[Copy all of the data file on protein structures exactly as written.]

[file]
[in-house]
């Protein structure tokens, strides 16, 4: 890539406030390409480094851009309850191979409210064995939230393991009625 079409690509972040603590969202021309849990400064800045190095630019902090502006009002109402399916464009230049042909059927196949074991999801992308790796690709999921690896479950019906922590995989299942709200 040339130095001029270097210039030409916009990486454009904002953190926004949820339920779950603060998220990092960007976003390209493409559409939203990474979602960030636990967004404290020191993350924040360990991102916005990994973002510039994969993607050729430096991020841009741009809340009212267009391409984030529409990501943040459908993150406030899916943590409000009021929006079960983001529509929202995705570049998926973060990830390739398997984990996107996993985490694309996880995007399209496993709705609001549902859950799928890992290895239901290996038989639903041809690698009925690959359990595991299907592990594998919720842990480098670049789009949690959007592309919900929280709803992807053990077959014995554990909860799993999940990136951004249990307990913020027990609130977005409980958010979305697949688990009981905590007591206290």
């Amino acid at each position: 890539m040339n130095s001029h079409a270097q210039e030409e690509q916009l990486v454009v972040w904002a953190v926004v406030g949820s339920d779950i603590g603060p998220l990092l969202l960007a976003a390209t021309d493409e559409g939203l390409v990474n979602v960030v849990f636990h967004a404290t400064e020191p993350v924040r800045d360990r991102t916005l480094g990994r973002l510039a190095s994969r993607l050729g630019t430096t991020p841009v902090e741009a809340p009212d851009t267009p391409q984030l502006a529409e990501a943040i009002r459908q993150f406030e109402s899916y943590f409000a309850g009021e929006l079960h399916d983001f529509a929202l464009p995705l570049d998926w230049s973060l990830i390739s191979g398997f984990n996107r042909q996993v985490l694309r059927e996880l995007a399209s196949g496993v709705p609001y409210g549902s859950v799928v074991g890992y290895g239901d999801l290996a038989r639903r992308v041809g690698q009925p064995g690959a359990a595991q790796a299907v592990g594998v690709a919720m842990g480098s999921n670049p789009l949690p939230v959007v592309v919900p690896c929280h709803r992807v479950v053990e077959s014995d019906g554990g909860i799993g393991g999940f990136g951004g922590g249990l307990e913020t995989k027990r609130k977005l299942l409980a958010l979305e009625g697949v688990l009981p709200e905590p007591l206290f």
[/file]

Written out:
[in-house]
């Protein structure tokens, strides 16, 4: 890539406030390409480094851009309850191979409210064995939230393991009625 079409690509972040603590969202021309849990400064800045190095630019902090502006009002109402399916464009230049042909059927196949074991999801992308790796690709999921690896479950019906922590995989299942709200 040339130095001029270097210039030409916009990486454009904002953190926004949820339920779950603060998220990092960007976003390209493409559409939203990474979602960030636990967004404290020191993350924040360990991102916005990994973002510039994969993607050729430096991020841009741009809340009212267009391409984030529409990501943040459908993150406030899916943590409000009021929006079960983001529509929202995705570049998926973060990830390739398997984990996107996993985490694309996880995007399209496993709705609001549902859950799928890992290895239901290996038989639903041809690698009925690959359990595991299907592990594998919720842990480098670049789009949690959007592309919900929280709803992807053990077959014995554990909860799993999940990136951004249990307990913020027990609130977005409980958010979305697949688990009981905590007591206290």
């Amino acid at each position: 890539m040339n130095s001029h079409a270097q210039e030409e690509q916009l990486v454009v972040w904002a953190v926004v406030g949820s339920d779950i603590g603060p998220l990092l969202l960007a976003a390209t021309d493409e559409g939203l390409v990474n979602v960030v849990f636990h967004a404290t400064e020191p993350v924040r800045d360990r991102t916005l480094g990994r973002l510039a190095s994969r993607l050729g630019t430096t991020p841009v902090e741009a809340p009212d851009t267009p391409q984030l502006a529409e990501a943040i009002r459908q993150f406030e109402s899916y943590f409000a309850g009021e929006l079960h399916d983001f529509a929202l464009p995705l570049d998926w230049s973060l990830i390739s191979g398997f984990n996107r042909q996993v985490l694309r059927e996880l995007a399209s196949g496993v709705p609001y409210g549902s859950v799928v074991g890992y290895g239901d999801l290996a038989r639903r992308v041809g690698q009925p064995g690959a359990a595991q790796a299907v592990g594998v690709a919720m842990g480098s999921n670049p789009l949690p939230v959007v592309v919900p690896c929280h709803r992807v479950v053990e077959s014995d019906g554990g909860i799993g393991g999940f990136g951004g922590g249990l307990e913020t995989k027990r609130k977005l299942l409980a958010l979305e009625g697949v688990l009981p709200e905590p007591l206290f």